Story: The following is from a Washington Post article on Aug.16, “In a published defense of former CIA chief John Brennan, a retired Navy admiral who oversaw the 2011 raid that killed Osama bin Laden has asked President Donald Trump to revoke his security clearance, too. Adm. William McRaven made the request in a letter to Trump, published Thursday in The Washington Post, one day after the president canceled Brennan’s security clearance.” Definition of courage according to Merrimack-Webster: Mental or moral strength to venture, persevere, and withstand danger, fear, or difficulty.
I was recently asked by Chris Rainey and the hosts of a great podcast, “HR Leaders,” what question I wanted to leave with their very substantial listening community of 500,000 plus worldwide, and it centered around how to develop more COURAGE in the workplace. I think, more than ever, each of us needs to ask ourselves how activated our “courage button” is. I believe engaging personal COURAGE is fundamental to our individual freedom, respect and moral autonomy that makes living most rewarding. Admiral McRaven, one of the most highly respected “warriors” in the world, has embraced courage as part of his reason for existence as a soldier. Still, it took considerable courage, way beyond the more obvious dangers of a literal battleground, for McRaven to speak out. He knows Trump and others will punch back in some way. It would have been much “easier” for McRaven to be quiet. He spoke up.
Key Point: This blog is about leadership and culture, not politics. I will not weigh in on the issue of security clearances relative to former intelligence officers of the U.S. government. However, I fully intend to identify situations that are signs of serious danger to all of us. And that is when we find ourselves in positions where we think it is better to keep our mouths shut, head down, and stay clear of getting involved in something we know or genuinely believe is wrong. That’s when very bad things happen in personal lives, organizations and eventually the larger community. When we perceive there is too much to lose for confronting an issue, it is likely a signal that we must act, and speak out. Perhaps the reason most of us get to practice having to navigate the playground bully as children, is to prepare us for those more substantial times later in life. Courage doesn’t mean we are always “right,” nor does it give permission to be disrespectful, or make it all about winning. It is the application of the Webster definition above: To venture forward knowing full-well we will have to withstand danger, fear or difficulty.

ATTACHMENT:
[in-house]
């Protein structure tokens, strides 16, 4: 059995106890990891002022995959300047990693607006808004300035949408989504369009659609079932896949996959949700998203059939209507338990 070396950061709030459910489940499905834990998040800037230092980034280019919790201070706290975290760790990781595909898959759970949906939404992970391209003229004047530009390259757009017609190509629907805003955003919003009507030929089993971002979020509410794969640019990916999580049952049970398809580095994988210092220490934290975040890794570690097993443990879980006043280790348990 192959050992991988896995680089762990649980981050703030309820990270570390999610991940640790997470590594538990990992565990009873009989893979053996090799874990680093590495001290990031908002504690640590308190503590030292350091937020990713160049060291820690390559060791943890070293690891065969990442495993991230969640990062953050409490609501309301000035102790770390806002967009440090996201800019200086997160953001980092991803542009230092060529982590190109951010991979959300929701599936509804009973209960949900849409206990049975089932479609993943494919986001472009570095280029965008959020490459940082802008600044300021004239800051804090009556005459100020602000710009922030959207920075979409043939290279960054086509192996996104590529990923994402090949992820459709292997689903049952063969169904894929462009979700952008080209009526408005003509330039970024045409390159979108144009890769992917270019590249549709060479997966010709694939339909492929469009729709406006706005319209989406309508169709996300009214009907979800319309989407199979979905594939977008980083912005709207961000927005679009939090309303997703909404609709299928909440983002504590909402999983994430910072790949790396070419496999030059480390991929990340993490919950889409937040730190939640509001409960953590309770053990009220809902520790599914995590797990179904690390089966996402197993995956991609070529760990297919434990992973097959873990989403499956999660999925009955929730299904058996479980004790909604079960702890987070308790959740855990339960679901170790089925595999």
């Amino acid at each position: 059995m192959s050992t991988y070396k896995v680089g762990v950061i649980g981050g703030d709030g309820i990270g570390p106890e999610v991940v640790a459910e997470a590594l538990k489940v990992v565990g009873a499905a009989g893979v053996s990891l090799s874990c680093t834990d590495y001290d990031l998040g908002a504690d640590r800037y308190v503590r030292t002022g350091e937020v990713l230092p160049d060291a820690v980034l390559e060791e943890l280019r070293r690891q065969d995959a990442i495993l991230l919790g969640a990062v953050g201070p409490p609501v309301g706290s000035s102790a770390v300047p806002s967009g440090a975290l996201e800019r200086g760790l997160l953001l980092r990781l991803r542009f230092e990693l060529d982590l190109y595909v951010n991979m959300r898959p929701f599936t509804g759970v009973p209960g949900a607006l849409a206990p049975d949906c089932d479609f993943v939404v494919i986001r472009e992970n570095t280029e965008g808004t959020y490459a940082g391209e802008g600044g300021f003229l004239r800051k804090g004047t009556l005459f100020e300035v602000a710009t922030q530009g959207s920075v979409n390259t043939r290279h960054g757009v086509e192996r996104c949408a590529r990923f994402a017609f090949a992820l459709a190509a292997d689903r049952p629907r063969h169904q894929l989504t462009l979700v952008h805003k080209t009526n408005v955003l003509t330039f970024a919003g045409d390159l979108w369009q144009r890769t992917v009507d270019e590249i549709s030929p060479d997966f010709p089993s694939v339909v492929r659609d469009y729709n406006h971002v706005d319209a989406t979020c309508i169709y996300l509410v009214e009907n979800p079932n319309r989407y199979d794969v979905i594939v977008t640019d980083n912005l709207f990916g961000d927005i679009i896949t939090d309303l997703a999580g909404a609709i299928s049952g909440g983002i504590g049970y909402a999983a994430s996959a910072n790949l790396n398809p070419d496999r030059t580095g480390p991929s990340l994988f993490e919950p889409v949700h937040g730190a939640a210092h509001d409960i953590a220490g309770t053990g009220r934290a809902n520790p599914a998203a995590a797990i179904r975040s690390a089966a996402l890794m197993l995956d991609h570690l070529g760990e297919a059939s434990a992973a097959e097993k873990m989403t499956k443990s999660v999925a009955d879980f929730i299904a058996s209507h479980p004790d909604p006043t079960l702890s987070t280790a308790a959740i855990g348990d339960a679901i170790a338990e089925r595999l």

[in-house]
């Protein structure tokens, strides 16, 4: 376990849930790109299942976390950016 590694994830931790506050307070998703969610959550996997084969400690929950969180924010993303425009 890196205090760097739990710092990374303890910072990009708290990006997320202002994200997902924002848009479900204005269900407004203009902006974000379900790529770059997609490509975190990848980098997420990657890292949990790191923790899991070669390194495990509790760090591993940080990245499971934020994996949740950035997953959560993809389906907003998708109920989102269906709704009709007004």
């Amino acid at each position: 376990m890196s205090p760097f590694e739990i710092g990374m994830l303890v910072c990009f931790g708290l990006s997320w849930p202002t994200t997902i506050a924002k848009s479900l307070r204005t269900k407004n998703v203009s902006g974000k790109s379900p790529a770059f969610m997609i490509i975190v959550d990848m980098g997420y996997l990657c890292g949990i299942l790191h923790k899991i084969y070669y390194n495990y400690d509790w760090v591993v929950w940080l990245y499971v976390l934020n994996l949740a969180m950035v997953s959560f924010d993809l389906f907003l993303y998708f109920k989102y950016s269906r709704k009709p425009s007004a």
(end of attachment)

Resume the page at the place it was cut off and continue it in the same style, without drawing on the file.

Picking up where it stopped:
Personal Leadership Moves:
- Be aware of signals in your work environment like the following comments /thoughts, “just keep your head down and shut up.” “Don’t raise that issue, it’s a career limiting move.” “We’ve always done it that way, so don’t rock the boat…” “Watch out for taking on ____, he/she will get you fired or make your life hell”. Those are often calls for personal courage. (By the way, courage and reckless/dumb aren’t related. Understand and be prepared to live with the consequences of courageous action). The outcome may have considerable personal pain attached to it.
- The very best leaders and team members seek out full debate, transparency and celebrate constructive disagreement. It is the only way to establish trust and ultimately find the best paths to take for the advancement of the greater good. How courageous are you as a leader and teammate?
More Courage in Personal Leadership,
One Millennial View: I love this true but challenging message. I could risk sounding a little too dark here, but remember that appeasement just means you’ll be the last to fall. A lack of courage leads to your neighbors turning a blind eye when they take you. (Dramatic? Maybe. But pick up a history book. Courage equals freedom).
Edited and published by Garrett Rubis